“Although he did not hold grudges against instruments, the standard classical guitar was not one of Lou Harrison's favorites, although he had used it effectively as early as 1942 in his classic percussion piece Canticle No. 3. Its system of fixed frets indivisibly wedded it to equal temperament, a compromise of tuning that Harrison -- and many others -- regarded as a conspiracy on the part of the West to deprive music of its depth of color. In 1977, guitarist Tom Stone designed a guitar with removable frets and contacted Harrison, who excitedly launched a series of suites for the new instrument. By 1978, the pressures of external commissions and Harrison's need to compose music for his gamelan orchestra sidelined these projects; however, guitarist John Schneider volunteered to facilitate them according to Harrison's plan, using the music already composed and selecting pieces from Harrison's works for other instruments. Schneider completed his work just before Harrison died in 2002, and mode records has recorded this important cycle of pieces with Schneider inside the specially built, environmentally sensitive straw bale house Harrison designed and lived in just before his death. Por Gitaro -- the title given in Harrison's favored language of Esperanto -- is the result, featuring Schneider in a loving and dedicated performance of the five suites Harrison authorized, plus an arrangement of the piece In Honor of the Divine Mr. Handel (1991) that adds the HMC American Gamelan under Bill Alves. Also included is an informative three-and-a-half-minute conversation recorded between Harrison and Schneider in 1981, in which Harrison comments "it is agreeable to me to have my music arranged."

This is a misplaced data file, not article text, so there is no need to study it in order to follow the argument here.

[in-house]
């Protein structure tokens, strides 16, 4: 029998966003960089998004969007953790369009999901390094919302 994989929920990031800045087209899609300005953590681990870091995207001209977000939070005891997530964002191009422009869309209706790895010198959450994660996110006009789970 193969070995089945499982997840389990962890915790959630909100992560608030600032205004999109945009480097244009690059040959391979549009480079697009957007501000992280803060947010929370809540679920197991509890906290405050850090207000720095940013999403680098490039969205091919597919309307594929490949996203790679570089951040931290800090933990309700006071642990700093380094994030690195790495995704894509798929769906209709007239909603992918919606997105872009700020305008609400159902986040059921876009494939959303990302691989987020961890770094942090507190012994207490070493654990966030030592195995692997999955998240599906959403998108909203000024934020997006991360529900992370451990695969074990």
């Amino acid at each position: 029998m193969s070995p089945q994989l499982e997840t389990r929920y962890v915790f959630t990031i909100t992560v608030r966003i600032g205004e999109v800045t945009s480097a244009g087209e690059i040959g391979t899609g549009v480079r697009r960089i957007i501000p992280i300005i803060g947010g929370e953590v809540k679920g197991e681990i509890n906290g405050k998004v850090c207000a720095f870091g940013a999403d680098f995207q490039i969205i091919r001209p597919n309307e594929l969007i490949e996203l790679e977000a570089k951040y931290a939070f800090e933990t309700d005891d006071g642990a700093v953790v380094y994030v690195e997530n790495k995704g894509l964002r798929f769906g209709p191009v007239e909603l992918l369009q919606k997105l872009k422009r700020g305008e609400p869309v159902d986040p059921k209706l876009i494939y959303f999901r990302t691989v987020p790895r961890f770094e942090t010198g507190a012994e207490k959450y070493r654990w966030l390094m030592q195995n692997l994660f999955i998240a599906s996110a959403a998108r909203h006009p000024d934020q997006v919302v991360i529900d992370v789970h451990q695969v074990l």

Schneider utilizes a standard guitar with refitted frets for most of the performances; however, he also employs a National Steel Guitar for one suite, and its slightly nasal tone adds a special bite to Harrison's preferred temperaments. The interior of the straw bale house also contributes a warm and earthy ambience to the proceedings, though it is used only in the solo works; the guitar and gamelan piece was recorded at Pomona College. If one has little or no familiarity with Harrison's compositions, this is a wonderful sample; the compass of movements making up these suites range from Harrison's entire compositional career, from 1934 to 2002. Schneider's playing is skillful and sensitive, and he is an effective interpreter of Harrison, who, in his mature music, emphasized clarity of texture, tonal color, and melodicity over almost all other considerations. This has led many academics and "serious" scholars to dismiss Harrison's music, though there is no denying its immediate appeal, communicativeness, and vaguely spiritual properties. In Schneider's capable hands, both the "serious" and "smiling" aspects of Harrison's music come to the fore; Por Gitaro is a beautiful recording and is definitive in regards to the literature included.”
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